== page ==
Australian man jailed for helping ISIS develop rockets

Haisam Zahab also worked on a system to detect incoming laser-guided munitions

Australian weapons developer for ISIS, Haisam Zahab claimed he had been misled about the true nature of the group. AP Photo
Australian weapons developer for ISIS, Haisam Zahab claimed he had been misled about the true nature of the group. AP Photo

An Australian man was sentenced to nine years in jail on Friday for working to develop guided rockets and missile detection systems for ISIS.

Haisam Zahab, 44, was arrested by Australian federal police in 2017 after researching and developing rockets, rocket propellant and missile detectors for the extremist group. He pleaded guilty to knowingly providing support to a terrorist organisation in October last year.

The Sydney's Paramatta Supreme Court dismissed the Australia-born electrician's claims that he only learnt the true nature of ISIS after his arrest as he had previously only followed the group on social media and ignored reports from mainstream news outlets.

According to the Conflict Armament Research group, which provided prosecutors with its research into ISIS weapons, Australian police were able to establish "significant commonality" between Zahab's work and ISIS programmes.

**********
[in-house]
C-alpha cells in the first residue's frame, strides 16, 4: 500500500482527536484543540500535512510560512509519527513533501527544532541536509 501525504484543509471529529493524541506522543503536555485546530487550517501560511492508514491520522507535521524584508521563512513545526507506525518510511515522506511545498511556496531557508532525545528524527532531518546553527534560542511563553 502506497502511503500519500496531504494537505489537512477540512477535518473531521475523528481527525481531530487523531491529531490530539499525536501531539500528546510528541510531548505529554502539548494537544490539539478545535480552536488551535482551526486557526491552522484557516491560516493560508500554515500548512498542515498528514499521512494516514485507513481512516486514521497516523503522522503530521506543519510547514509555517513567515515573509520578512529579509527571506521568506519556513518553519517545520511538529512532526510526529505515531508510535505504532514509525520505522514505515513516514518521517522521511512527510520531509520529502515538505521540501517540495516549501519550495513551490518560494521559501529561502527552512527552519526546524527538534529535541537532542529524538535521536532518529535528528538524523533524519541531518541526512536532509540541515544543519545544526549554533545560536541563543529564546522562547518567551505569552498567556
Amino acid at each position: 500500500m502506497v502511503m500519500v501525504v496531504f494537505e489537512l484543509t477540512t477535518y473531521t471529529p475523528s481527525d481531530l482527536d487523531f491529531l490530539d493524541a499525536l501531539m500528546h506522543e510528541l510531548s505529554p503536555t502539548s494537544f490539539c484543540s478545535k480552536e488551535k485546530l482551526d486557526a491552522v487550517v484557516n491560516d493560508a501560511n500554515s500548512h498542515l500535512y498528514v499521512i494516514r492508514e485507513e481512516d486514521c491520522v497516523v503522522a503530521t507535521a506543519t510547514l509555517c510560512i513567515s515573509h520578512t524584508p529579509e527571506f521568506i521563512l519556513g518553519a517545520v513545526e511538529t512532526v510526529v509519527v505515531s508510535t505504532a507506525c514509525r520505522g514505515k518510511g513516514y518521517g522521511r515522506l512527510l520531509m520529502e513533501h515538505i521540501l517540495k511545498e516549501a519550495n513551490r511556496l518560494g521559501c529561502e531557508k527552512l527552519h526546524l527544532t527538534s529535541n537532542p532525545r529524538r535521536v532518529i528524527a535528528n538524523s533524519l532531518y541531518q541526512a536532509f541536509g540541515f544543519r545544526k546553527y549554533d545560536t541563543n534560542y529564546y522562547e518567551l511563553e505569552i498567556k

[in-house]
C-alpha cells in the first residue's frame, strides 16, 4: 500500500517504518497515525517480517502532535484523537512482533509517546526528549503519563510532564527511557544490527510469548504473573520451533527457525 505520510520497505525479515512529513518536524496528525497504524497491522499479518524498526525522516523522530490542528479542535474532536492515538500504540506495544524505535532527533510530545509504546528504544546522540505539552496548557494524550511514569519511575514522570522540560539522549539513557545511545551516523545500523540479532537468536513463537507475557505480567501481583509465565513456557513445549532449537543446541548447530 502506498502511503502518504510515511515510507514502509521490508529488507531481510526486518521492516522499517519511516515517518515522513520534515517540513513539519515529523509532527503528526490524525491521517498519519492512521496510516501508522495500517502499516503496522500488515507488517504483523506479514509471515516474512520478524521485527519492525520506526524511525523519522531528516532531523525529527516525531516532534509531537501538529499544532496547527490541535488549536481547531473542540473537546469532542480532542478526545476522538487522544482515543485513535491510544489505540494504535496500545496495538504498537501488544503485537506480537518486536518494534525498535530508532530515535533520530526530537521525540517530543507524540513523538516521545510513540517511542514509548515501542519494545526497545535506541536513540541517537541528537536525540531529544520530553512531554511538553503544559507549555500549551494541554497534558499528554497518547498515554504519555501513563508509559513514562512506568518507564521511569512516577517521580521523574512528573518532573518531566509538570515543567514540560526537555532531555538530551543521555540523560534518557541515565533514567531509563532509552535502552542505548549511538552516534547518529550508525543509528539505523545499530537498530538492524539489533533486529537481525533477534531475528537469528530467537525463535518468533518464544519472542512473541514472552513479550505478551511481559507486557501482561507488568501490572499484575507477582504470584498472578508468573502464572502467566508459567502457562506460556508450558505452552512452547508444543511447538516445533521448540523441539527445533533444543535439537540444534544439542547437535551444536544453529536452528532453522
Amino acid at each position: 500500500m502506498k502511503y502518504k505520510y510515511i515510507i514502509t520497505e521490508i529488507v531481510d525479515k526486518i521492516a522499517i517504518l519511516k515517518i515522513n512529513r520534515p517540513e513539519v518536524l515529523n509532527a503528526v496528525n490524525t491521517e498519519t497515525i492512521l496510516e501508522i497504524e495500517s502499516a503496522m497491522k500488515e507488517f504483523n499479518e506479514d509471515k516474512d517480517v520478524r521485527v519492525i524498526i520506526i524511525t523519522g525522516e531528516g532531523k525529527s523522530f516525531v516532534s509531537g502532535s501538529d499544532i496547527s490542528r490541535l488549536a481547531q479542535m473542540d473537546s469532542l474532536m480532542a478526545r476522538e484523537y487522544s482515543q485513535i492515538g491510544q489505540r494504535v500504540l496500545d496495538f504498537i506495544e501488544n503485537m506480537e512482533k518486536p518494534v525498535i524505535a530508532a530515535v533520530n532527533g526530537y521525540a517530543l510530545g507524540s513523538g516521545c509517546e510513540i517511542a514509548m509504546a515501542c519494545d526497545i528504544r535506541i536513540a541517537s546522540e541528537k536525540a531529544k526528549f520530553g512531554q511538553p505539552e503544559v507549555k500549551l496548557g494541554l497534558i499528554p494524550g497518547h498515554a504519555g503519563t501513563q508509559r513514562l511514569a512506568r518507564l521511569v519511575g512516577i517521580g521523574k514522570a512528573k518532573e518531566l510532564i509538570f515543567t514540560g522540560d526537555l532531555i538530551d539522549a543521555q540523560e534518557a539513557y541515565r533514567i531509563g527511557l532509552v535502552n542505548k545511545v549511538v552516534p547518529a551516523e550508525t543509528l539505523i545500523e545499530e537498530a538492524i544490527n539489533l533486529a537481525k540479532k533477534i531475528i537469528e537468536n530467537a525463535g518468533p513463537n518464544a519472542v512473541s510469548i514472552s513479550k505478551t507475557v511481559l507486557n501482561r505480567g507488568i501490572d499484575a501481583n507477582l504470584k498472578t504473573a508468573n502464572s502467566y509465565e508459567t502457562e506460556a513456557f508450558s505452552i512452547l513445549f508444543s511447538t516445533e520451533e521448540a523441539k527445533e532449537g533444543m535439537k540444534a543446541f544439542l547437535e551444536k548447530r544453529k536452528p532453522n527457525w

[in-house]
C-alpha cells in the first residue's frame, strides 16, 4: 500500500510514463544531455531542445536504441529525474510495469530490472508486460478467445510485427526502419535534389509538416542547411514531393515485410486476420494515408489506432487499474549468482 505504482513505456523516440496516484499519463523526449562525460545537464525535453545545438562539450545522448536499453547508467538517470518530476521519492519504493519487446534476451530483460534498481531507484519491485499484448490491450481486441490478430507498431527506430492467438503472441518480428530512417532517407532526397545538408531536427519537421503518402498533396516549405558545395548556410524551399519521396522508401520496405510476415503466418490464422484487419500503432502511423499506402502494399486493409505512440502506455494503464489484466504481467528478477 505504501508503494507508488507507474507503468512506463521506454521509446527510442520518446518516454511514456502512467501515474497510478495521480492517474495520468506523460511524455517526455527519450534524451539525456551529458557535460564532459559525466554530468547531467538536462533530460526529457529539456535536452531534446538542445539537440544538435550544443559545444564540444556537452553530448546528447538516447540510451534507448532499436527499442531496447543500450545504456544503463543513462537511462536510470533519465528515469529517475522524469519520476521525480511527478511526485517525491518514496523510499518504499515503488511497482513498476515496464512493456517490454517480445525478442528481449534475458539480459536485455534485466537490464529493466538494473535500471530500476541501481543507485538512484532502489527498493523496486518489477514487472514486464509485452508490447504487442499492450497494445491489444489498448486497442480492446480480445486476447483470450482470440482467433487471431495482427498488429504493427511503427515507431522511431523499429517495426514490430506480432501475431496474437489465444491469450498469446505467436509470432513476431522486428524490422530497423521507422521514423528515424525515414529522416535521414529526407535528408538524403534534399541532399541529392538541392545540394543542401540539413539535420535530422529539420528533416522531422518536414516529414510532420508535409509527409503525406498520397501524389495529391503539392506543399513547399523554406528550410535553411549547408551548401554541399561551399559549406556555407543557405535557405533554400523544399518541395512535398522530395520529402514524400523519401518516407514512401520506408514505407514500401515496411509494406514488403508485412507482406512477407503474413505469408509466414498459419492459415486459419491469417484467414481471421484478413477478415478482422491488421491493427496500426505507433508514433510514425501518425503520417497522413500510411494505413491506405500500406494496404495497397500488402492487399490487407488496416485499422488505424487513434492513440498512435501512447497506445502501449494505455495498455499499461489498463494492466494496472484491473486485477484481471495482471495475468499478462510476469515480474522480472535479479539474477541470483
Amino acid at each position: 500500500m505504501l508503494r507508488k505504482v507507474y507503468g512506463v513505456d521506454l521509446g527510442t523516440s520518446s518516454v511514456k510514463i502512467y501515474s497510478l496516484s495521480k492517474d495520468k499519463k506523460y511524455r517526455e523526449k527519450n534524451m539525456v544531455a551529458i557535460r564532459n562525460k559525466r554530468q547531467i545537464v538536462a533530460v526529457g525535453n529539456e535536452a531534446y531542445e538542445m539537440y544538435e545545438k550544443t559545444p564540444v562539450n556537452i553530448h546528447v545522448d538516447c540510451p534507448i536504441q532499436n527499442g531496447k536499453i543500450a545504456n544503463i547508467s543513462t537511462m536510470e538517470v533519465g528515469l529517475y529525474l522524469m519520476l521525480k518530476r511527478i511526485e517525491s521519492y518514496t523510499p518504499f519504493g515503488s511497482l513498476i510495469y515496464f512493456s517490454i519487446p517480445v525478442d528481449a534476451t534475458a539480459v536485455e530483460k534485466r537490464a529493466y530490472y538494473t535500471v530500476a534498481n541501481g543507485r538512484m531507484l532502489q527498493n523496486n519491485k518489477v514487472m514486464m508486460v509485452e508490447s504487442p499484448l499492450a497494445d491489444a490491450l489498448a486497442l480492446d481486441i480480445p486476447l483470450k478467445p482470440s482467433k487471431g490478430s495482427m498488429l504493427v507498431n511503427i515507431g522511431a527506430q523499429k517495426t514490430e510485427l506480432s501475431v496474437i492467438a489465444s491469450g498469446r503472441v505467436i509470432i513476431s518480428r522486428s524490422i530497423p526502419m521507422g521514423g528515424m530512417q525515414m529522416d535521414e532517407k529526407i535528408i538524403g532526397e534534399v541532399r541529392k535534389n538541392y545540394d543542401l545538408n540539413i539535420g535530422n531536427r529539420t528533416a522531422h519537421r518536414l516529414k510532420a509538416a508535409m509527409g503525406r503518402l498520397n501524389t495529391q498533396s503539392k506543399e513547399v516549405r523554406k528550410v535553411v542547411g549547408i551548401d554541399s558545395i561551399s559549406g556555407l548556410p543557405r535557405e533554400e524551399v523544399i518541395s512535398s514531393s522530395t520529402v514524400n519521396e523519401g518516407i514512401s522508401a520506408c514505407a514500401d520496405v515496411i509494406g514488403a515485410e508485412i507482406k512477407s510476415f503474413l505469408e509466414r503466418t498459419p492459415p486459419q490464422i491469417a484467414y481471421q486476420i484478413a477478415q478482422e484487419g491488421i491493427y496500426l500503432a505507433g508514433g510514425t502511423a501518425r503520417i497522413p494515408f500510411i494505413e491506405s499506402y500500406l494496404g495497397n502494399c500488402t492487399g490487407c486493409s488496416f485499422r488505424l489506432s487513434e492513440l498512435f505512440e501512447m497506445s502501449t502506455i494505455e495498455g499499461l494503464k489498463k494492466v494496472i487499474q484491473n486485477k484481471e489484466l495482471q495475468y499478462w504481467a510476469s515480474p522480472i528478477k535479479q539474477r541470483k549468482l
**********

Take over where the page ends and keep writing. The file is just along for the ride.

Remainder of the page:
These included: similar design work on a Grad rocket by Zahab to the Type 1 and Type 2 rockets developed and manufactured by ISIS; research into potassium nitrate/sorbitol and sugar as a rocket fuel propellant and its use by ISIS in their rockets; and research into rocket guidance.

Zahab also worked on the design of a device to detect incoming laser-guided weapons and sent a 288-page report on this via secure software to a British national who later admitted to being a member of ISIS.

“Domestic prosecutors face a growing problem of connecting the provision of remote technical expertise with criminal activities in conflict zones," said Damien Spleeters, CAR’s deputy director of operations.

He said five years of field investigations and analysis by CAR into ISIS's weapons programme allowed Australian police to draw links between the input from Zahab, who lived in the New South Wales town of Young, and rocket systems deployed by the extremist group that once controlled large parts of Syria and Iraq.

CAR's investigations would not have been possible without the Iraqi government's continued support in providing access to captured weapons, he said.

The court ordered that Zahab serve a minimum of six years and nine months before being eligible for parole which means he must remain in jail until at least December 2023, after adjusting his sentence for time spent in custody since his arrest.

Published: June 7, 2019 06:06 PM

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